T.E.R:R.A.I.N - Taranaki Educational Resource: Research, Analysis and Information Network


Schinus terebinthifolius (Brazilian pepper tree)

Kingdom: Plantae
Phylum: Spermatophyta
Subphylum: Angiospermae
Class: Dicotyledonae
Order: Sapindales
Family: Anacardiaceae
Genus: Schinus
Species: Schinus terebinthifolius
Common names: Brazilian pepper tree, Broadleaf pepper tree, Christmas berry, Rose pepper, Brazilian holly, Brazilian pepper, Brazilian pepper tree, Florida holly, Japanese pepper, pepperina, schinus, South American pepper.

Schinus terebinthifolius a tree native to South America. It is now classed as a highly invasive species in South Africa, United States, New Zealand, Spain, Portugal, Australia, and some Pacific, Caribbean and some Indian Ocean islands. Because of its allelopathy, high growth rate, a wide environmental tolerance, prolific seed production, a high germination rate it has the ability to form dense thickets displacing native vegetation as well as rapidly invading disturbed and wetland environments. In New Zealand it is listed as a National Pest Plant Accord species – nationwide.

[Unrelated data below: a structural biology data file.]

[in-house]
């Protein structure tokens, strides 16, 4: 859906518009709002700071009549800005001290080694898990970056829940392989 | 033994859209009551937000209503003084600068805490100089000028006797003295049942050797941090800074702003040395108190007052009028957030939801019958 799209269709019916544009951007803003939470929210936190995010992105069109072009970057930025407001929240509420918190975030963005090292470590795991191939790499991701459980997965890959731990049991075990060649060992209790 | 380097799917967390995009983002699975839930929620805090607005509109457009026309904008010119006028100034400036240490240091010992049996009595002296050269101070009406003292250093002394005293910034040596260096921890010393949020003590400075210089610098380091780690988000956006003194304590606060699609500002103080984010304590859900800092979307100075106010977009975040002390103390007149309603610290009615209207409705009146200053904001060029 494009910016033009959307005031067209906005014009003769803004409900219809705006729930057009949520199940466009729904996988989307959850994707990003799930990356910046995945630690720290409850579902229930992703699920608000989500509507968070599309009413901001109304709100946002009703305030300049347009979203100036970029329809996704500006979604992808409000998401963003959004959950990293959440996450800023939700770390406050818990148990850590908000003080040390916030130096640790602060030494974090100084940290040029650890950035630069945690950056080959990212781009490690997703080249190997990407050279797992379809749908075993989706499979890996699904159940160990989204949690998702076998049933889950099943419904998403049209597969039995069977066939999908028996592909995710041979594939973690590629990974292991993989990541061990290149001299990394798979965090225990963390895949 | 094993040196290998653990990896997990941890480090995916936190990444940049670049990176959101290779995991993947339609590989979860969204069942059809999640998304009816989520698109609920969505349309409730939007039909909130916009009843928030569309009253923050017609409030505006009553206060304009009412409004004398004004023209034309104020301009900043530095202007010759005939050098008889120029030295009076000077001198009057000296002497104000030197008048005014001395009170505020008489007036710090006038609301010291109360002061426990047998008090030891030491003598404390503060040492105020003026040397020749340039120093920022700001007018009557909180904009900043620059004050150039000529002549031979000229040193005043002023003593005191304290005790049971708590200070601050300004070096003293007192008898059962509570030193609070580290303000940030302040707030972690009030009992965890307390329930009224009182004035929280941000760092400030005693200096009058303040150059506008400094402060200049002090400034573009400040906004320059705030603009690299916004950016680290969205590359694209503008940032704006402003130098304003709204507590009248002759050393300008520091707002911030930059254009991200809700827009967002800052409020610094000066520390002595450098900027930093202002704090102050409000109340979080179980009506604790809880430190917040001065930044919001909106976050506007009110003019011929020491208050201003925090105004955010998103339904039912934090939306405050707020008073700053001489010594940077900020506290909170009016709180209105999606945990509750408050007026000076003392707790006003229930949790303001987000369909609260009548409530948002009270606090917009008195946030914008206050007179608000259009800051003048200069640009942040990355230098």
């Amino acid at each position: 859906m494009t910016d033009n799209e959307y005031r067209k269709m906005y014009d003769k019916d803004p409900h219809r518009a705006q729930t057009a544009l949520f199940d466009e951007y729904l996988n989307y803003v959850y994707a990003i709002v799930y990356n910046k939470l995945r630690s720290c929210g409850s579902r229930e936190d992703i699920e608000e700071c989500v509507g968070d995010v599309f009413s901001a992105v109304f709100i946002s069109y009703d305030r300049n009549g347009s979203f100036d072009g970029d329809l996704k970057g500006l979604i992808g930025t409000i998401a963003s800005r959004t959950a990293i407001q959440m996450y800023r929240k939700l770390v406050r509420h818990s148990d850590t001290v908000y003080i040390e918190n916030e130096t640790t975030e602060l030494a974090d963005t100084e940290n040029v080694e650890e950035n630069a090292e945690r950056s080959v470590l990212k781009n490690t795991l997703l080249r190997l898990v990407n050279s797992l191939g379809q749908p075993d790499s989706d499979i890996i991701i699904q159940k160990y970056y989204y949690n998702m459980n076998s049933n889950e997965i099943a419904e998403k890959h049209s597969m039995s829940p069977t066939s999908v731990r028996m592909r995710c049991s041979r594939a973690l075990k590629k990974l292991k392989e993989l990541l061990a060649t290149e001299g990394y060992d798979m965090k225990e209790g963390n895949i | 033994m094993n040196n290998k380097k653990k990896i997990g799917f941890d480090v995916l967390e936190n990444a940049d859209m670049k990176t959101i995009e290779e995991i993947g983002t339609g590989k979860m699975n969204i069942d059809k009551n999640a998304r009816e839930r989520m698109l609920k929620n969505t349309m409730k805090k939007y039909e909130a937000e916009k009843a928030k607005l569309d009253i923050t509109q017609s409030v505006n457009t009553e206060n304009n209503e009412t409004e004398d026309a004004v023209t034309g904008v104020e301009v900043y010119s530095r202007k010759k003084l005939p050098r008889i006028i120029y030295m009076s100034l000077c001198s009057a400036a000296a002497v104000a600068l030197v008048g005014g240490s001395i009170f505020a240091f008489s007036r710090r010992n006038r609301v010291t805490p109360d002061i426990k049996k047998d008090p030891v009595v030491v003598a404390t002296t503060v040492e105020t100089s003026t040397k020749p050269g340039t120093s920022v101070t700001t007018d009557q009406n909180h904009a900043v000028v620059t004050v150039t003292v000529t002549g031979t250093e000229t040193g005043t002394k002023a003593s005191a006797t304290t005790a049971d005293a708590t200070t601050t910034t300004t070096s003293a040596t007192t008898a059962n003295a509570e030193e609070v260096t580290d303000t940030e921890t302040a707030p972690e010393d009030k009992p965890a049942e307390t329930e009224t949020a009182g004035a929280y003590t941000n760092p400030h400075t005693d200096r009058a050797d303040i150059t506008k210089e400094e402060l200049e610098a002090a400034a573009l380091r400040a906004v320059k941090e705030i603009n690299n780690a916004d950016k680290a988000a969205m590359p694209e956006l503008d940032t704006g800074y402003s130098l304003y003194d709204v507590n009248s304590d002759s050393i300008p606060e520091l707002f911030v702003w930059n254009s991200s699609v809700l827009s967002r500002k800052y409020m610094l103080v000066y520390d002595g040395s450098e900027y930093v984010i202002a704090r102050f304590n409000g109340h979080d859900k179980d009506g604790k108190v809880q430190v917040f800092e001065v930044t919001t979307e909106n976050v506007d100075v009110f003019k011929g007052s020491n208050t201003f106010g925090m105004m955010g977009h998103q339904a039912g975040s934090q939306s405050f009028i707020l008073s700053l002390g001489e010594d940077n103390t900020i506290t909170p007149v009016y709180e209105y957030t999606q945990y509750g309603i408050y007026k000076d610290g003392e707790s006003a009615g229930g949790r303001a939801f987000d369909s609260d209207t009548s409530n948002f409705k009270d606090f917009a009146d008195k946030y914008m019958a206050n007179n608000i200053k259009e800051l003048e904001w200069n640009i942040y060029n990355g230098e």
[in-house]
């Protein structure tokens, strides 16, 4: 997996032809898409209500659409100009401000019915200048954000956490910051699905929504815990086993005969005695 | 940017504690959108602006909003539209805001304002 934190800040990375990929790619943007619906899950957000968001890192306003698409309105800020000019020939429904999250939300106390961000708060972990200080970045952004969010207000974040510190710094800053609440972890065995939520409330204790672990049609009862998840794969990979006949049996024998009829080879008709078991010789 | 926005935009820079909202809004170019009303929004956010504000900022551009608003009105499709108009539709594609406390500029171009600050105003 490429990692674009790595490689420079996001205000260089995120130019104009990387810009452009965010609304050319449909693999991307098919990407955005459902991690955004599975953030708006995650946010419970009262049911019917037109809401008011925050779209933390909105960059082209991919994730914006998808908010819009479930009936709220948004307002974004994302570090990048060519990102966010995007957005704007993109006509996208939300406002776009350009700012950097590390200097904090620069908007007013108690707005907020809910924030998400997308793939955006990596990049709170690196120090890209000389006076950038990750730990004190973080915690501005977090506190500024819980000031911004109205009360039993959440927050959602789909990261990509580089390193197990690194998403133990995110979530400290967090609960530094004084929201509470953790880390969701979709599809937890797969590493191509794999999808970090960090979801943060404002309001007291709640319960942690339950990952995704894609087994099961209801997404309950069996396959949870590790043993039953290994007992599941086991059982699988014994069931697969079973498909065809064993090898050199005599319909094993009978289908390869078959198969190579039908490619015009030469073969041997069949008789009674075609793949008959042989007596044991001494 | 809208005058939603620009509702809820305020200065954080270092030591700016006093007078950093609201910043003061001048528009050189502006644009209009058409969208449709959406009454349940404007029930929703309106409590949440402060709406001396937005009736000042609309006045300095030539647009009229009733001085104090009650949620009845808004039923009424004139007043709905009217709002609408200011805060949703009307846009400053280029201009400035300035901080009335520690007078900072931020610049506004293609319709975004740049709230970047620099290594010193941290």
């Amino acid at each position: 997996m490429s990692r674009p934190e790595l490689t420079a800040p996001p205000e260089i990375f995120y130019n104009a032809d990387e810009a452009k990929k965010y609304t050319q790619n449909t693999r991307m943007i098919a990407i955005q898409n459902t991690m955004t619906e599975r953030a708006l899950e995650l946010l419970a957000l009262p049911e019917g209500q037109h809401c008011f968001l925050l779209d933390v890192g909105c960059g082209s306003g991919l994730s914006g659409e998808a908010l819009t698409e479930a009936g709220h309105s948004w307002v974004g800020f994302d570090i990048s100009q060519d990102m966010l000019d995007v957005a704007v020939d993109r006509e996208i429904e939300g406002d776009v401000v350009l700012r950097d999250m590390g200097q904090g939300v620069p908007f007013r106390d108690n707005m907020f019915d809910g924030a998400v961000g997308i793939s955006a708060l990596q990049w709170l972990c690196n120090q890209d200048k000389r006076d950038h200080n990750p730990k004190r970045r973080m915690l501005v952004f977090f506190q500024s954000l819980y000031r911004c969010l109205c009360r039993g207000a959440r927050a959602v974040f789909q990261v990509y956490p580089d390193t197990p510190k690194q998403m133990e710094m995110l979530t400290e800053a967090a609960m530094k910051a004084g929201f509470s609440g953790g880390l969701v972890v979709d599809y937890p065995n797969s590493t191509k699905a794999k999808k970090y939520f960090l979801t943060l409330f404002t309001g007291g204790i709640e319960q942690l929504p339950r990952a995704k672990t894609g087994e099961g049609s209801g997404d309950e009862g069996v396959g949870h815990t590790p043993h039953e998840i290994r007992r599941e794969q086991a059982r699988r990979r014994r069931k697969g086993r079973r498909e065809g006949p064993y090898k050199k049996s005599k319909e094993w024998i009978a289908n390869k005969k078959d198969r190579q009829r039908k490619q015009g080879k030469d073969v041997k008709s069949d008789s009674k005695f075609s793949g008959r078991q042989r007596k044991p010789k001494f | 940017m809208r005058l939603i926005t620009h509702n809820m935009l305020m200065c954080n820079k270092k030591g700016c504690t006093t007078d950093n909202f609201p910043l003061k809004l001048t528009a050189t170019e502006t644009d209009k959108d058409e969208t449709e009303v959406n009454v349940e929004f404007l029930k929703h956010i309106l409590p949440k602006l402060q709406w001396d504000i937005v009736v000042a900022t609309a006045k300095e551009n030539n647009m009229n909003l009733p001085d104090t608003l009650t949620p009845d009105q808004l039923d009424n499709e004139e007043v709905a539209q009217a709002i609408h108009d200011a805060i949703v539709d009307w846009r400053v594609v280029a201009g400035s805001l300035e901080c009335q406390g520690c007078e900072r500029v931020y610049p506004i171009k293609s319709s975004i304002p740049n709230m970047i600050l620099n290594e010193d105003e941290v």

Schinus terebinthifolius is an evergreen dioecious tree or shrub growing up to 10 m tall. It has a short trunk >30 cm diameter which is usually hidden by dense and intertwining branches. 
The tree has three to thirteen finely toothed, leaflets, which lack leaf stalks and they have very pale veins and midribs. The alternate, pinnate, shiny, green leaves are aromatic and smell of turpentine when crushed. The leaf lower surface is a dull light green.
Separate male and female flowers (3 mm long) are borne on different plants. The flowers are inconspicuous and borne in densely branched clusters at the tips of the branches and in the leaf forks.
The fruits are small, green, glossy 'berries' (about 6 mm across) which turn a bright red in colour when ripe. They desiccate into a papery shell surrounding a single seed. The seeds are dispersed by birds and mammals.

The berries are poisonous and people can have skin reactions to leaves and other parts of the tree.

A male Schinus terebinthifolius growing on the Merriland Domain, New Plymouth




The stalkless leaflrets.


Flowers (Late April)


A 3mm male flower.





The poisonous berries


Thanks to Wikipedia for text and information: https://creativecommons.org/licenses/by-sa/3.0/